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Water-cooling woos IT shops with energy savings

The IT world has had a decades-long love triangle with air- and water-cooling. Air-cooling takes IT to the prom, but now water-cooling is holding up a boom box outside IT’s window to win it back.

IBM has made so many headlines with the “world’s fastest” supercomputer, Sequoia. But it also made waves by introducing a new commercial supercomputer, the SuperMUC. It boasts direct hot-water cooling and superb energy efficiency – using 40% less energy than air-cooling, says IBM.

The PR video from the Leibniz Supercomuting Centre says the SuperMUC’s cooling system is based on the human circulatory system – a fun medicine/technology crossover. Cold water goes in directly to the processors and carries hot water out to a heat exchanger, which then heats the facility.

Apparently, the facility housing SuperMUC has successfully eliminated CRACs from the equation and is saving Leibniz a million euros a year.  IBM used to cool mainframes with water, but increased processor density and cheaper air conditioning drove data centers to adopt air-cooling. Now that energy costs are on the rise and there’s an emphasis on going green, companies are once again looking to liquids to cool their machines. Plus, according to Robert McFarlane, Principal at Shen Milsom and Wilke, it’s hard to argue with the fact that “water is approximately 3,500 times more efficient than air.”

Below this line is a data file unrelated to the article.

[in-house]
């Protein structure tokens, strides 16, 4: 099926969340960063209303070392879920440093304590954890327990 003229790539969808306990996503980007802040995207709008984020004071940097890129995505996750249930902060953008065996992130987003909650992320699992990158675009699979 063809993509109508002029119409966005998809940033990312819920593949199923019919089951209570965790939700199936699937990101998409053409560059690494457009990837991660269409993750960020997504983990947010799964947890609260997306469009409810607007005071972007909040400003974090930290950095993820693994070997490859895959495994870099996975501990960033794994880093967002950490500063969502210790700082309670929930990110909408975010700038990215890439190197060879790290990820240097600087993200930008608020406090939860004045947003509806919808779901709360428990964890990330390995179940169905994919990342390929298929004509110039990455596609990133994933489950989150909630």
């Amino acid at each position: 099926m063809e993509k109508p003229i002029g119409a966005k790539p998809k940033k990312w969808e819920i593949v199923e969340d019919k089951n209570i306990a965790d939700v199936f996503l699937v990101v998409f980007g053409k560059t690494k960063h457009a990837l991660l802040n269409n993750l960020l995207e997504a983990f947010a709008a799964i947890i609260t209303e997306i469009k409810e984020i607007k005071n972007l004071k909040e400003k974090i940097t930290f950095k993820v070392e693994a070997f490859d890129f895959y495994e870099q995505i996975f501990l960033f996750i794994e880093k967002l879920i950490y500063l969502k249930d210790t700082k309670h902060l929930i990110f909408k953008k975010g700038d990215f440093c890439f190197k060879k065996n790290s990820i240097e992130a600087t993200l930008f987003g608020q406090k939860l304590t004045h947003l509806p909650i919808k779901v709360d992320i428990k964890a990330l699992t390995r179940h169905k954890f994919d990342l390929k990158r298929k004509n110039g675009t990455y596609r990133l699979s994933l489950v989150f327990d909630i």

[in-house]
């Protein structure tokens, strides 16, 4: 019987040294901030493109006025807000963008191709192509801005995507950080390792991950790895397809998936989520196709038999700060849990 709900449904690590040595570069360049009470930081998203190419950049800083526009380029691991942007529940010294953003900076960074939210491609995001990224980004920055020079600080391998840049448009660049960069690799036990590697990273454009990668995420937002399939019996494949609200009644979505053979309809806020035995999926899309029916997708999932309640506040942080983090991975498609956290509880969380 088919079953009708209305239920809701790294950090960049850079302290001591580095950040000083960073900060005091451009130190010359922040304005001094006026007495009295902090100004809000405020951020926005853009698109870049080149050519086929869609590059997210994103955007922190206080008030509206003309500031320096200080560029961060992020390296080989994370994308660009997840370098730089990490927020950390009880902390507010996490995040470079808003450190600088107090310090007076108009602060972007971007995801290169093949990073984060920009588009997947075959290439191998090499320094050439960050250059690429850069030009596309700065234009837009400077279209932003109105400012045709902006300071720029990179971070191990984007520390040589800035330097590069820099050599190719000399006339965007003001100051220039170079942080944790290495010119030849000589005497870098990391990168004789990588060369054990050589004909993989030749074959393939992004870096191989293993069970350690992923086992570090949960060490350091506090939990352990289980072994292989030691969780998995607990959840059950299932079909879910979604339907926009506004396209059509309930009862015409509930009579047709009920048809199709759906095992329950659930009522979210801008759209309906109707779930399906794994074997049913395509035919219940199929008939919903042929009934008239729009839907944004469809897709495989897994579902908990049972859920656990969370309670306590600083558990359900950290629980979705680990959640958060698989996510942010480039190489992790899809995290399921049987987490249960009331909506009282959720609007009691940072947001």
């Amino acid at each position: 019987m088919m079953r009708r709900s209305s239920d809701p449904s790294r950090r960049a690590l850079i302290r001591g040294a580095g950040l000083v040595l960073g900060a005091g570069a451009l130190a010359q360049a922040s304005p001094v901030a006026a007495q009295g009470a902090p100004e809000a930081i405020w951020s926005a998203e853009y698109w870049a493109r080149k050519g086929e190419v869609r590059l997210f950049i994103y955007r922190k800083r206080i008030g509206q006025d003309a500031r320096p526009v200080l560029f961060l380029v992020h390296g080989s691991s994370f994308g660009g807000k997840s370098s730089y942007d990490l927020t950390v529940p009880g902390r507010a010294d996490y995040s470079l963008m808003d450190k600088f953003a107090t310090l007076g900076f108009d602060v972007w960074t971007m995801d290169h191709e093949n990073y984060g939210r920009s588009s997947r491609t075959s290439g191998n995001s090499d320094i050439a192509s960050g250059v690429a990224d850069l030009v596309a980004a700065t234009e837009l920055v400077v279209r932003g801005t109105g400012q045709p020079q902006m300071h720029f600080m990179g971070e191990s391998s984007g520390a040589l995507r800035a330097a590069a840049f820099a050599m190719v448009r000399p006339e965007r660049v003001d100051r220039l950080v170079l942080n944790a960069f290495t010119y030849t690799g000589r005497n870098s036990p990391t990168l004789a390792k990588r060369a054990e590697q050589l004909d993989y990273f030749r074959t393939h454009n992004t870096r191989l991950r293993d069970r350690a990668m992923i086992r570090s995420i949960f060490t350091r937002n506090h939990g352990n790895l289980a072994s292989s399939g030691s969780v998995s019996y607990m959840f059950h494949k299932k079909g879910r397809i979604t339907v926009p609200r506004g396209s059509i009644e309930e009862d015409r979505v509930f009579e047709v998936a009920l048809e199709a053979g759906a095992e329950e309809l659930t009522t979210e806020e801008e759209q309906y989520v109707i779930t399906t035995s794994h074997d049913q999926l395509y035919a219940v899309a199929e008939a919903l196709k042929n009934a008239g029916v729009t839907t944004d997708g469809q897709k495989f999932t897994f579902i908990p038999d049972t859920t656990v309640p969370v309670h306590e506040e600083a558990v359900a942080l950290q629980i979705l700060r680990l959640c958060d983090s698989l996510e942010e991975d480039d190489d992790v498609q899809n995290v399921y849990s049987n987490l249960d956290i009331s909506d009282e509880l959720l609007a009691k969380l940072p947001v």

The hurdle for many facilities is infrastructure. Liquids require pipes. Even SuperMUC wouldn’t be able to use that capillary-inspired cooling system without the supporting infrastructure.

Internap, a data center hosting facility in various U.S. cities, has built the newest expansions of their facility with underfloor piping infrastructure to get glycol directly to servers. Older parts of the facility use hot/cold aisle air-cooling with the underfloor space used only for air.

Then there’s Google, which built a waste water processing facility to provide water for cooling, thus eliminating some of the strain on the community.

But both of those examples are new builds. It will be interesting to see how invasive and disruptive adding water-cooling infrastructure would be to an existing data center.

Do you think more facilities going to pony up the infrastructure cost and switch (back?) to water-cooling, or is the relative comfort of air-cooling enough to keep data centers happy?

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